Human beings are an interesting species. We tend to screw things up, and then get busy trying to help creatively repair the damage. Next, we pat ourselves on the back for our efforts, ignoring the fact that had we done things differently, our attempts to save the wildlife we’ve harmed wouldn’t have been necessary. Here’s just one example.
You can find any number of mason bee houses for sale, and photos on social media of constructions designed to provide places for these bees to live. People drill holes in the ends of logs, create holders for hollow bamboo pieces, and pile up old bricks. All of this to mimic the hollow stems of old plant stalks, and holes in logs drilled by woodpeckers. Yes, it’s admirable that people recognize that mason bees need places to nest…but had they just left some dead trees and dried stems in their yard in the first place, the natural habitat for these insects would have already been there. Instead, we “clean up,” and doing so remove the natural places that support the native bees…not to mention a host of other insects.
Now before you jump all over me for advocating leaving trees that could be dangerous, I assure you that common sense must be used. If a tree is in danger of falling on houses or in a place where people are in jeopardy, they need to be removed. I was the first to ask that a tree that was in danger of falling with a hard gust of wind be taken out because it was leaning over the very place my grandson played. But many dead trees are not in places where they are likely to do harm. We remove them because we think that they don’t look good, and that’s what needs to change. We need to view them as beautiful for the function they provide…more beautiful than any person-constructed habitat.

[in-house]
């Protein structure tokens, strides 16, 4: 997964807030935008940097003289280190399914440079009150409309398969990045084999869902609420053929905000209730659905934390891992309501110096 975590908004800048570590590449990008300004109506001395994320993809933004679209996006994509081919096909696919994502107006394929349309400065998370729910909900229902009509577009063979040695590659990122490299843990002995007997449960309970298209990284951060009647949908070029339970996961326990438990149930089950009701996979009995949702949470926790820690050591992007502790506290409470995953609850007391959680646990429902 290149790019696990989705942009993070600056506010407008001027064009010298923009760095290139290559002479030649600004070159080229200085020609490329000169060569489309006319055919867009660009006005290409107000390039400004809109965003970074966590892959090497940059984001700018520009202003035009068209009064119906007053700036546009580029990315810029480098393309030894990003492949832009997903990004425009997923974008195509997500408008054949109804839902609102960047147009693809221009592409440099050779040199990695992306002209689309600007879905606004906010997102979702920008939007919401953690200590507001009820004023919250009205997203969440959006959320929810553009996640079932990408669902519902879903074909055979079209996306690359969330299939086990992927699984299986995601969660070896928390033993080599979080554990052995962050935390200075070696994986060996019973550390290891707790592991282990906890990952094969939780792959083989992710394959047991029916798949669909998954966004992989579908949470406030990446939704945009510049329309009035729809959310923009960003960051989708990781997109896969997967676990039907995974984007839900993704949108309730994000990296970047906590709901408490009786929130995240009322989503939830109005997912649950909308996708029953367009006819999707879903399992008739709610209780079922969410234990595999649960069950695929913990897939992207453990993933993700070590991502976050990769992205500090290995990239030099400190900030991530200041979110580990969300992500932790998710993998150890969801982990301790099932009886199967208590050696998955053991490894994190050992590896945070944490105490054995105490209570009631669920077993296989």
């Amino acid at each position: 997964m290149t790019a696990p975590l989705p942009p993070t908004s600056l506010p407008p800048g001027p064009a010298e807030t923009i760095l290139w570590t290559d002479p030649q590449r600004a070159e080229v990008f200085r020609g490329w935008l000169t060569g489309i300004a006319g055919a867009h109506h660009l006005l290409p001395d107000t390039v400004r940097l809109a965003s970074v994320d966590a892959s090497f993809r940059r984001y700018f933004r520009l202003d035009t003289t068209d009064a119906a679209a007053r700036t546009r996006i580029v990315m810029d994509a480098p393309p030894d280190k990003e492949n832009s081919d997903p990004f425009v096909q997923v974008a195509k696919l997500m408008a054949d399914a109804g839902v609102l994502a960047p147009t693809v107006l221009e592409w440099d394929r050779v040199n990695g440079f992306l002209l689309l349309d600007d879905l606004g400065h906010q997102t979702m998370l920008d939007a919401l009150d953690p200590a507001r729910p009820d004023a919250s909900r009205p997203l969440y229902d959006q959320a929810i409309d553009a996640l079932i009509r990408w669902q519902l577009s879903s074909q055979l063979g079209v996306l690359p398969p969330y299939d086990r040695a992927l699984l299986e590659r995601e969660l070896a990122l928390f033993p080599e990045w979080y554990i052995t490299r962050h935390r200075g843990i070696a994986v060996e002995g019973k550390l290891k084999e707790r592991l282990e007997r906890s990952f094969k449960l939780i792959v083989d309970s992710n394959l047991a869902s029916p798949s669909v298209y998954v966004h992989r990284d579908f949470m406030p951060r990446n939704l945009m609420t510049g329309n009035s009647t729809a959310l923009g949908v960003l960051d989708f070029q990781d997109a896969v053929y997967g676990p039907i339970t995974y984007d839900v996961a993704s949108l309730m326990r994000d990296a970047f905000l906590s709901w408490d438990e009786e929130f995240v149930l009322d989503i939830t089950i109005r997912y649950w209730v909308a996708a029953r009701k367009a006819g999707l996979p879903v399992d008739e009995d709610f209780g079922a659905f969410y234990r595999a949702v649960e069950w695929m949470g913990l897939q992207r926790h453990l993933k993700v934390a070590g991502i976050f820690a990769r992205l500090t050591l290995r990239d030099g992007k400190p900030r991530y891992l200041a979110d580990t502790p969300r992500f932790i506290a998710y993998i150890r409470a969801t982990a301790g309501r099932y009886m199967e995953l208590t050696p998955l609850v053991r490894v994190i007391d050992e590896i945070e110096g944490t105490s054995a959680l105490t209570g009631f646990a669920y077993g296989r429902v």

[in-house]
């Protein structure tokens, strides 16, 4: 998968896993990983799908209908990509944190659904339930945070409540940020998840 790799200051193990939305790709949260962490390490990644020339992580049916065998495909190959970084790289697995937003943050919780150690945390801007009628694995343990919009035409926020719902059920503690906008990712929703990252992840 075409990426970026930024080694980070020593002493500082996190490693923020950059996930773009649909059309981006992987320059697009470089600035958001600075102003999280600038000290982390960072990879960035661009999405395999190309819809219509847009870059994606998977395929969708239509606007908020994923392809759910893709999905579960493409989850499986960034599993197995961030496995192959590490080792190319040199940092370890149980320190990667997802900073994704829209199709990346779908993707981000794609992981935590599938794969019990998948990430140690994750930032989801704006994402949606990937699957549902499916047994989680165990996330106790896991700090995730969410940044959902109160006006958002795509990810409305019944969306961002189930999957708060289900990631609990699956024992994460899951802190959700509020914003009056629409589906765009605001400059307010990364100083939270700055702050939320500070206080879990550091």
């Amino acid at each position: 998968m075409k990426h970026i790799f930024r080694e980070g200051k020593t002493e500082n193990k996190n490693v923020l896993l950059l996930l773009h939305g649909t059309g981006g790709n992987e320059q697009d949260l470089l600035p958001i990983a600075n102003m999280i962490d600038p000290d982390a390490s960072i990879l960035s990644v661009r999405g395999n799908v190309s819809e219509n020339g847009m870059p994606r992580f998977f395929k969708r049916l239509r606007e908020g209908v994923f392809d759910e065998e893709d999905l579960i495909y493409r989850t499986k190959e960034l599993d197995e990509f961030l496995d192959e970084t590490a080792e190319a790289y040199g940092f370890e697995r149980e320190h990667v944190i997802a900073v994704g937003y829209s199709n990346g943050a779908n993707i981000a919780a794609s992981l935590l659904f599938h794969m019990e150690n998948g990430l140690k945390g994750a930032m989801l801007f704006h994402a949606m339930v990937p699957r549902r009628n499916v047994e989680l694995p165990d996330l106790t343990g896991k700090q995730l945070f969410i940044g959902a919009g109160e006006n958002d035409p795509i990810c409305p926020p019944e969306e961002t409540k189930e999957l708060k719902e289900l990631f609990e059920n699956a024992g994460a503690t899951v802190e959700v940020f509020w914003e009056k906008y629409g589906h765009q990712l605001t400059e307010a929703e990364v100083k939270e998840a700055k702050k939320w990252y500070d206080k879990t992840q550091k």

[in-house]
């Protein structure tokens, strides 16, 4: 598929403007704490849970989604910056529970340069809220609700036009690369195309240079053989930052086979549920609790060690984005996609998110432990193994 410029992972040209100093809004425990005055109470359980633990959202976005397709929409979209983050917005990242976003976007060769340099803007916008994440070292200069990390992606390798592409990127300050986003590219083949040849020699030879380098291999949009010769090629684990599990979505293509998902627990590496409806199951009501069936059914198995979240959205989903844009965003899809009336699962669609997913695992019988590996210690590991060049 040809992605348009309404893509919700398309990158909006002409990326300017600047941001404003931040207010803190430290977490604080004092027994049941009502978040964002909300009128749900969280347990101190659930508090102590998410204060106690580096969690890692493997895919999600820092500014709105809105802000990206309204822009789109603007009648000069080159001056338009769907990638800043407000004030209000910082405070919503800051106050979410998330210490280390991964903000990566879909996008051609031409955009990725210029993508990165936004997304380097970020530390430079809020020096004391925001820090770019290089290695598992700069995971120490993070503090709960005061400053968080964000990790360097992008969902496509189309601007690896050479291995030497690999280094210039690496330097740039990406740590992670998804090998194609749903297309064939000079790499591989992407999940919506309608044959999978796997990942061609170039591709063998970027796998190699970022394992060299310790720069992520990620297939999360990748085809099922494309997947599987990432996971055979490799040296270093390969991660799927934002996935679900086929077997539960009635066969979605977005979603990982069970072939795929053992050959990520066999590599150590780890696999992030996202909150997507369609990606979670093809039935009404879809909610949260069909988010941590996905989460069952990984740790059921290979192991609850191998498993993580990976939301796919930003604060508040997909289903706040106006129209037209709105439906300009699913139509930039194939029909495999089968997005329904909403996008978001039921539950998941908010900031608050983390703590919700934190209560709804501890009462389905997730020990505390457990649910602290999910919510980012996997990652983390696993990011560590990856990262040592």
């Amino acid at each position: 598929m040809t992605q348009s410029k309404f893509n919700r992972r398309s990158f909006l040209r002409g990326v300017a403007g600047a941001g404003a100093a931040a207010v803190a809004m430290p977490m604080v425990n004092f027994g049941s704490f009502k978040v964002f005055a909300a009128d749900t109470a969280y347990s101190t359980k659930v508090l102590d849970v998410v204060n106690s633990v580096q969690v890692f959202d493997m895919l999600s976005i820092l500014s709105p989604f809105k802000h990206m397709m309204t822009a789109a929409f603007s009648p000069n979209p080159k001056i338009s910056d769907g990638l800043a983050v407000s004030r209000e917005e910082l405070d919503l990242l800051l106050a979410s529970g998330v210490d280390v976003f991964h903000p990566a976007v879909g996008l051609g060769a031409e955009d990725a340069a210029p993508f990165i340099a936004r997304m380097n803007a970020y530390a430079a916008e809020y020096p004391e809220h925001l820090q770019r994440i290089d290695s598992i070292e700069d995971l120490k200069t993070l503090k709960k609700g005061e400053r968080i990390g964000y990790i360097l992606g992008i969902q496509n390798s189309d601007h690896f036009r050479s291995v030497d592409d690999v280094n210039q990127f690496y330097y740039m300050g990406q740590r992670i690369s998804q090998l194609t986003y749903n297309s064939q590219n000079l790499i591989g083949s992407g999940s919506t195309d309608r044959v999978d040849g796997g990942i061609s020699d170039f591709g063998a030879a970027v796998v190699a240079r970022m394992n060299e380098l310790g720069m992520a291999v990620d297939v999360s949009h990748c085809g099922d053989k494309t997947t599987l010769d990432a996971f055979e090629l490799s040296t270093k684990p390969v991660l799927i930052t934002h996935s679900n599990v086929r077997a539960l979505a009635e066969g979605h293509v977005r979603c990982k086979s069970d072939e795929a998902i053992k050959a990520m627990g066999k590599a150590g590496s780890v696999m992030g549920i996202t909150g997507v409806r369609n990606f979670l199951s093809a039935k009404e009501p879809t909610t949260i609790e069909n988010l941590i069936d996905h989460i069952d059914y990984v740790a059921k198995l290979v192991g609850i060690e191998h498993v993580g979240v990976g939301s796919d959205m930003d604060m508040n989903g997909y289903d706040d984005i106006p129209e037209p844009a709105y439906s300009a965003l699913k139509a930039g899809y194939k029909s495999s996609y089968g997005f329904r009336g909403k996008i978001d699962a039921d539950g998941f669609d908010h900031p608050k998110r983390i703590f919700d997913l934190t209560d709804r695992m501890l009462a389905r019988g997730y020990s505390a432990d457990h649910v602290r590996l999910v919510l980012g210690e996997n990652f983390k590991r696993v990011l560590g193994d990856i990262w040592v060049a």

I’m guilty of this myself, and I use the tale of a red maple, our native Acer rubrum, to illustrate. When we moved into our house at Poison Ivy Acres, we appreciated that that the people who built the house had left a large native maple not far from the back deck. It had three sizable trunks and every year is filled with red flowers and seed pods (samaras) in the spring. But one winter about five years ago, when my husband and I were out shoveling snow, we heard a loud “bang!” Rushing to the back of the house, we saw that the top of one of those maple trunks had broken off. The heavy, wet snow had been enough to snap the top off, leaving a couple of thin, branches behind.
Although we knew that such a large wound on the top of that trunk wasn’t good, we decided to leave the trunk, and see if that thin branch might take off, or a new leader grow. It did not. Although the trunk seemed to be alive, it was not very healthy. Early this spring I mentioned that we should just remove it, even though I greatly preferred to see three trunks there, not just two. Fortunately, my husband didn’t get the chain saw out right away, because last week, as we sat on the deck looking at this red samaras and the bird life in the tree, we noticed that a flicker kept coming to the top of that damaged third trunk. “Do you think that they’re nesting there?” my husband asked.
Sure enough, later in the day when the light was right, I went around to the other side of this tree and studied the top of the broken trunk. There was a good-sized hold that had been excavated there, and as I watched, a flicker poked his or her beak out and gave me the hairy eyeball.
Not every dead tree can be left in place, but we can learn to view them from a different perspective – they are not eyesores, but are an A-list neighborhood for wildlife. Maybe in the future #beautifuldeadtree will become a popular hashtag.